The blog will now be devoted not to boat building but to my 82-year-old Vertue, Sally II, now undergoing a well needed refit at Johnson & Loftus in Ullapool (and gliding...)

Tuesday, 10 January 2012


First of all, welcome and happy New Year to my 37 (loyal but deluded) "followers", which makes me sound like the leader of some sort of sect, albeit one with fewer sectarians than Heinz once had varieties. Thank you for your support and if I had one wish for this blog in 2012, it is for more of you to post comments under the posts. There's no censorship involved and criticism is welcomed as much as applause.

Second (or is that secondly?) a gratuitous photo of girls opening a boat show, an event aimed at attracting hordes of Visa-card wielding males to ExCel in Docklands to buy more plastic boats (of which more later...)

Meanwhile, the Woodfish faering seems to have stalled after an email from the chap suggested that a problem with buying a house in France might delay things. That came as a bit of a relief, as another project seems to have cropped up in the meantime, and I can look forward to the faering, possibly, later in the year, which suits me fine. More time to find top quality larch for the wide strakes.

The weather, also, is horrible and although I have built boats through many horrible winters in the past, this one is just too horrible at the moment for words (although horrid is a good one to describe the remorseless wind and rain we have been getting for the past three months).

I had thought of escaping the gloom for the lights of London's boat show, until I remembered how horrid that was too, the last time I went. And this year sounds little better, albeit smaller. But it will still be wall-to-wall clothing stands offering bargains on garish oilskins; a hall totally devoted to Sunseeker (about whom I will not have a bad word spoken as my godson crafts the Jacuzzi surrounds for the Super Predator ExTreme Ultima) and the Guinness bar. The only bright spot in all this glitzy gloom is the Classic Boat stand, where Dan Houston and his team dispense common wooden sense, while youngsters brave life and limb to climb HMS Victory's mast.

I have it on good authority that the 'Elf and Safety people were insisting on parachutes, life harnesses and full metal jackets at one stage before allowing the little dears to go aloft. But our Dan (whose daredevil young sons embody the spirit of dering-do so lacking in today's iPod youth) managed to stamp on that, and the insistence that those responsible adults ushering the youth of today upwards would need to produce full disclosure of the kind designed to deter perverts and criminals.

So I decided to stay at home and ponder what 2012 might bring, eat the rest of the mince pies, read the pile of books left over from 2011, notably an excellent one by Adam Nicholson on Trafalgar, and meditate basically on life in general and boats in particular.

There's talk too of this being the last London show at ExCel. From its debut, when over 200,000 came, numbers have plummeted to around half, which does not surprise me a bit. Expensive to attend, and enter, halls stuffed with pile em high sell em cheap stalls, much of which is cheaper on the internet, a dearth of wooden boats - in fact boats with any appeal at all - and all in a hall that looks like a Zeppelin hangar from the outside and a Turkish bazaar inside.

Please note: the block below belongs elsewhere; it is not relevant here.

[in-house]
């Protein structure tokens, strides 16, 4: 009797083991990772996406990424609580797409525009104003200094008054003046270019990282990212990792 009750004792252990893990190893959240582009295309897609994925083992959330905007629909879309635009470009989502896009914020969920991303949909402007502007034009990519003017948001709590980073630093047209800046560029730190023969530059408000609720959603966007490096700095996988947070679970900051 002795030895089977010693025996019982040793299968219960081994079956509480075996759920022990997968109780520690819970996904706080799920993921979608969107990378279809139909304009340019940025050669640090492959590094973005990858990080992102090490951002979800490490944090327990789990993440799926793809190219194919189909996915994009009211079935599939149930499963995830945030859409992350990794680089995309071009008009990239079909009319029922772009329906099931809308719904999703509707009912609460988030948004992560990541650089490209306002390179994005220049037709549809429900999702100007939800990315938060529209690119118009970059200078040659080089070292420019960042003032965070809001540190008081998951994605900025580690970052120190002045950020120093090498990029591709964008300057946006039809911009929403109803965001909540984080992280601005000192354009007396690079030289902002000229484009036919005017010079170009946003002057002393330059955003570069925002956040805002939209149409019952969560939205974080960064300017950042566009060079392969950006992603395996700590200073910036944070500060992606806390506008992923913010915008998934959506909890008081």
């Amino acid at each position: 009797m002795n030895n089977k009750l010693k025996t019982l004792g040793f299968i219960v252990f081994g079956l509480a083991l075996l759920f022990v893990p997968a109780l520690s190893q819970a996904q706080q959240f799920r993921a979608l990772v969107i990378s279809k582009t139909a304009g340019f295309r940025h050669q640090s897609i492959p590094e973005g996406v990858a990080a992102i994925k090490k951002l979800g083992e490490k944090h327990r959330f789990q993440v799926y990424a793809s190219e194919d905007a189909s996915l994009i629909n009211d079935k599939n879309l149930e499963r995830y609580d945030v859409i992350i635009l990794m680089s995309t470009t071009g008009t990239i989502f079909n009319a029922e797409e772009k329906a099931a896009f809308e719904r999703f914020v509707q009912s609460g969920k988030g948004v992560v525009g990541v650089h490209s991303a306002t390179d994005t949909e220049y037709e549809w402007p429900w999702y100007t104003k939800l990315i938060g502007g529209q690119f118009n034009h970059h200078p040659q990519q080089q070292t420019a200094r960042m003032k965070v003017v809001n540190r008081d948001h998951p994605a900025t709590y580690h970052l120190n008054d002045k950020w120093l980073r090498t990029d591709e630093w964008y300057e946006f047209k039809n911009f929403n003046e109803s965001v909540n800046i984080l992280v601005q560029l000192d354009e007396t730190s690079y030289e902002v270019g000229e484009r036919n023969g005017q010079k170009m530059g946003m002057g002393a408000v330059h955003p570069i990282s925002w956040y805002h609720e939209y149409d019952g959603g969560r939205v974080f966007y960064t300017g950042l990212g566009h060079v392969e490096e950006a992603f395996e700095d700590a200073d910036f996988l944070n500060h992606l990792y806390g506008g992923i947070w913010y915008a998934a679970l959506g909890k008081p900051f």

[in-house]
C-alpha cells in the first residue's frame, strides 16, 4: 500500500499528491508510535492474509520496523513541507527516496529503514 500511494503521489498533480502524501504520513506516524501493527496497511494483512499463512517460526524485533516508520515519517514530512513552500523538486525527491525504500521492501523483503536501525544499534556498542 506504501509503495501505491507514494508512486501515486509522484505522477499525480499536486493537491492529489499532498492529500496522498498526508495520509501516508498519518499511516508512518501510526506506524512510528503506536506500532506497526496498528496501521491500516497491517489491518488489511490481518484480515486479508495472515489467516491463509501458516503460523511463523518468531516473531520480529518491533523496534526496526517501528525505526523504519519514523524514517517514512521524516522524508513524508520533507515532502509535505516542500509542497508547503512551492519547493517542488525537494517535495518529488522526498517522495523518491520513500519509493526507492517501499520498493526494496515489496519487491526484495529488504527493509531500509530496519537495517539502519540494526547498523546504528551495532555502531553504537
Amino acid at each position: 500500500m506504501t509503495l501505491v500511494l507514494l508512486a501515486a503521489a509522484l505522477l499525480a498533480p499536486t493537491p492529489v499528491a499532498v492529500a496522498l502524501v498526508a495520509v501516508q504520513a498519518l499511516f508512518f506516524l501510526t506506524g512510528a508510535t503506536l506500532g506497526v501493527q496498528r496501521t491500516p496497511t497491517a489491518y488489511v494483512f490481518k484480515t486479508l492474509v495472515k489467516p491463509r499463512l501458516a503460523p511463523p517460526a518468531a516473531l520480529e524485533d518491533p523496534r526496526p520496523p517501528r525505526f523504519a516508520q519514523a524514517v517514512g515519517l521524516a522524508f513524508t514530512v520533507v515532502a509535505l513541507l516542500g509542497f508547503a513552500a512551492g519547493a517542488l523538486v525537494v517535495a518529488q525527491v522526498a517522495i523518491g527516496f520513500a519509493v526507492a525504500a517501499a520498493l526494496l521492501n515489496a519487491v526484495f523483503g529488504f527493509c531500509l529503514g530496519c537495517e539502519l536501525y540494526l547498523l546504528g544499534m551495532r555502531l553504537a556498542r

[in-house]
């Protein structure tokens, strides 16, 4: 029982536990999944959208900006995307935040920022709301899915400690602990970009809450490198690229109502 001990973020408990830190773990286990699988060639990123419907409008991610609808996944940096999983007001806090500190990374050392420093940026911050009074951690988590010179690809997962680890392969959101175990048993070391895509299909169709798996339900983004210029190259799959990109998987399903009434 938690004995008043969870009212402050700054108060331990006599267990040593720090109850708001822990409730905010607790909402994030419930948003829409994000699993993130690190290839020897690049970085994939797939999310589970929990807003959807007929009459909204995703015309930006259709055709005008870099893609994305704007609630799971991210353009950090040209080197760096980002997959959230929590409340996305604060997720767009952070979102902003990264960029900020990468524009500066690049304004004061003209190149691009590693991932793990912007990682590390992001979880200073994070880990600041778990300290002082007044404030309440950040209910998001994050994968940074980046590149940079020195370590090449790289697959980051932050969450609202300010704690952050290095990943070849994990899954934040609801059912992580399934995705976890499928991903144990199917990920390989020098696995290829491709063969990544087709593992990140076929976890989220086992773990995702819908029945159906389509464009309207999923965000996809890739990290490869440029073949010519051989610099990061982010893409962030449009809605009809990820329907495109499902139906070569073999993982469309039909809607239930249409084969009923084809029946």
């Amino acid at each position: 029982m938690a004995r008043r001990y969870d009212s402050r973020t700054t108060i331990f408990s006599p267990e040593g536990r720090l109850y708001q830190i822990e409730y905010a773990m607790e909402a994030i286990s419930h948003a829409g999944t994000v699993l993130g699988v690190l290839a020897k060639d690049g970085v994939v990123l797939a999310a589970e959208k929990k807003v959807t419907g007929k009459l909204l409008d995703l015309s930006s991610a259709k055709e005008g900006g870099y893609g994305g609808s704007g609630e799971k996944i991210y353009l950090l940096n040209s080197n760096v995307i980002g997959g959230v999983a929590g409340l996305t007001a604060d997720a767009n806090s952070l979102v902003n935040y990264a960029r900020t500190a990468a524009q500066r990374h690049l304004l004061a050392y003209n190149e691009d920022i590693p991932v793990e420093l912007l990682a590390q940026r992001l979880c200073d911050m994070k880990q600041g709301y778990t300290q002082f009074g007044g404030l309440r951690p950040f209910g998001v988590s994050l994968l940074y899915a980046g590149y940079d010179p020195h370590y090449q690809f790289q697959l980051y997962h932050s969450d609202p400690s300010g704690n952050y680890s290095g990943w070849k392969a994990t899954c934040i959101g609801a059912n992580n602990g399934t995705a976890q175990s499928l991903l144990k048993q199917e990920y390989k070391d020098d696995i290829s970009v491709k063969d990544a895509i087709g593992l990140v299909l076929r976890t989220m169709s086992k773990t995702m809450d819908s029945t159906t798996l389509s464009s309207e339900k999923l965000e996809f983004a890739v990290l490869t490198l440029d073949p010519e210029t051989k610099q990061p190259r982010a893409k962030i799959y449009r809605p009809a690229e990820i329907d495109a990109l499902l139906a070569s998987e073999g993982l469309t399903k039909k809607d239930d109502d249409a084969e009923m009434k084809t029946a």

So, maybe next year when I may have a better reason to go, if I can persuade Classic Boat to host a stand full of readers' home-built boats, many of which will have sprung from the board of Iain Oughtred, no doubt. It will have to be a mix of plywood and traditional, and one idea that came to mind would be to sit side by side an example each of one of Iain's boats, in timber and plywood and finally thrash out the advantages and disadvantages of both. It would be a project very close to my heart as, over the past year or so, I have softened somewhat my views on plywood. Somewhat...


  1. Hi Adrian, Happy New Year from the mild almost balmy south coast. The daffies are nearly out!
    Couldn't agree more about the London Boat Show, I only go to the Southampton Boat Show if I can get free tickets and I live there. There is a growing corner at Southampton where a few small traditional builders struggle against the tide and they seem to be making a little headway so maybe there is hope, and its great to see Matt Newland buck the trend.
    I've subscribed to Classic Boat for quite a number of years and I've always enjoyed your column as it has its feet firmly planted in the muck of your cow,pig,chicken,boat-shed. I must say though that since the new publishers took over and the format changed it seems to have lost some of its authenticity and become much more aspirational. Its a bit like a nautical version of the Hampshire Magazine which plops through our letter box, unbidden, unread, pointless, and seemingly just a platform for adverts. Full of frightfully nice people with pots of dosh who've heard there might be a financial crisis going on somewhere. If I could be bothered I'd write to Dan & Co. but I expect I'm just not in their demograph.

    Anyway thought I'd just chip in seeing as you asked, keep up the good work and say hello to Perkins for me. Epoxy-ply forever.

  2. Stick with Classic Boat: they need readers like you and, more to the point, ones prepared to write letters, which is the only way they can truly judge whether what they are doing is acceptable.